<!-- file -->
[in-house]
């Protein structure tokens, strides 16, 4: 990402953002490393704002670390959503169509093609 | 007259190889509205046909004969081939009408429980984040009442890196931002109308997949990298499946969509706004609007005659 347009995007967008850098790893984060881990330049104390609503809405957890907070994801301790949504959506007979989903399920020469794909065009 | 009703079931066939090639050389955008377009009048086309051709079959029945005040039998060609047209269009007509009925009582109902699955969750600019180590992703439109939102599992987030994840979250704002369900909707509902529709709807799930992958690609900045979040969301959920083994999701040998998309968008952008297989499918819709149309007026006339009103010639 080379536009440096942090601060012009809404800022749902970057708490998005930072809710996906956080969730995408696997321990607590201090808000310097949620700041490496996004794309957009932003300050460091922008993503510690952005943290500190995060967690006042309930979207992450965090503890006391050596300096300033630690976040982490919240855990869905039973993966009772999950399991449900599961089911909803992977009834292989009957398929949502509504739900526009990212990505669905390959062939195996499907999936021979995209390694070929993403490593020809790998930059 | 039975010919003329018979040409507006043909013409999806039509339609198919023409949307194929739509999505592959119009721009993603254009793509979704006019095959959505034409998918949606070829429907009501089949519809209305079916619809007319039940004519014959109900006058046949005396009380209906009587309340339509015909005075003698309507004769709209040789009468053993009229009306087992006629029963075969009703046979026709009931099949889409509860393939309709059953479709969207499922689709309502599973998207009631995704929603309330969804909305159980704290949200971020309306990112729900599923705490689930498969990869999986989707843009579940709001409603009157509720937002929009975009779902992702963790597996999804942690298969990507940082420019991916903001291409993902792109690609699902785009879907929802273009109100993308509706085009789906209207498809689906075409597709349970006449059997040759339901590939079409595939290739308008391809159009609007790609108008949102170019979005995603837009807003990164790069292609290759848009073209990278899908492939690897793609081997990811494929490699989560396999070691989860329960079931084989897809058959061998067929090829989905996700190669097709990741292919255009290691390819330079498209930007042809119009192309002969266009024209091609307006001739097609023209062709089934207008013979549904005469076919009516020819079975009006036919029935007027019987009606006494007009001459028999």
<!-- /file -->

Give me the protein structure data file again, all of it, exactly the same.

[in-house]
């Protein structure tokens, strides 16, 4: 990402953002490393704002670390959503169509093609 | 007259190889509205046909004969081939009408429980984040009442890196931002109308997949990298499946969509706004609007005659 347009995007967008850098790893984060881990330049104390609503809405957890907070994801301790949504959506007979989903399920020469794909065009 | 009703079931066939090639050389955008377009009048086309051709079959029945005040039998060609047209269009007509009925009582109902699955969750600019180590992703439109939102599992987030994840979250704002369900909707509902529709709807799930992958690609900045979040969301959920083994999701040998998309968008952008297989499918819709149309007026006339009103010639 080379536009440096942090601060012009809404800022749902970057708490998005930072809710996906956080969730995408696997321990607590201090808000310097949620700041490496996004794309957009932003300050460091922008993503510690952005943290500190995060967690006042309930979207992450965090503890006391050596300096300033630690976040982490919240855990869905039973993966009772999950399991449900599961089911909803992977009834292989009957398929949502509504739900526009990212990505669905390959062939195996499907999936021979995209390694070929993403490593020809790998930059 | 039975010919003329018979040409507006043909013409999806039509339609198919023409949307194929739509999505592959119009721009993603254009793509979704006019095959959505034409998918949606070829429907009501089949519809209305079916619809007319039940004519014959109900006058046949005396009380209906009587309340339509015909005075003698309507004769709209040789009468053993009229009306087992006629029963075969009703046979026709009931099949889409509860393939309709059953479709969207499922689709309502599973998207009631995704929603309330969804909305159980704290949200971020309306990112729900599923705490689930498969990869999986989707843009579940709001409603009157509720937002929009975009779902992702963790597996999804942690298969990507940082420019991916903001291409993902792109690609699902785009879907929802273009109100993308509706085009789906209207498809689906075409597709349970006449059997040759339901590939079409595939290739308008391809159009609007790609108008949102170019979005995603837009807003990164790069292609290759848009073209990278899908492939690897793609081997990811494929490699989560396999070691989860329960079931084989897809058959061998067929090829989905996700190669097709990741292919255009290691390819330079498209930007042809119009192309002969266009024209091609307006001739097609023209062709089934207008013979549904005469076919009516020819079975009006036919029935007027019987009606006494007009001459028999």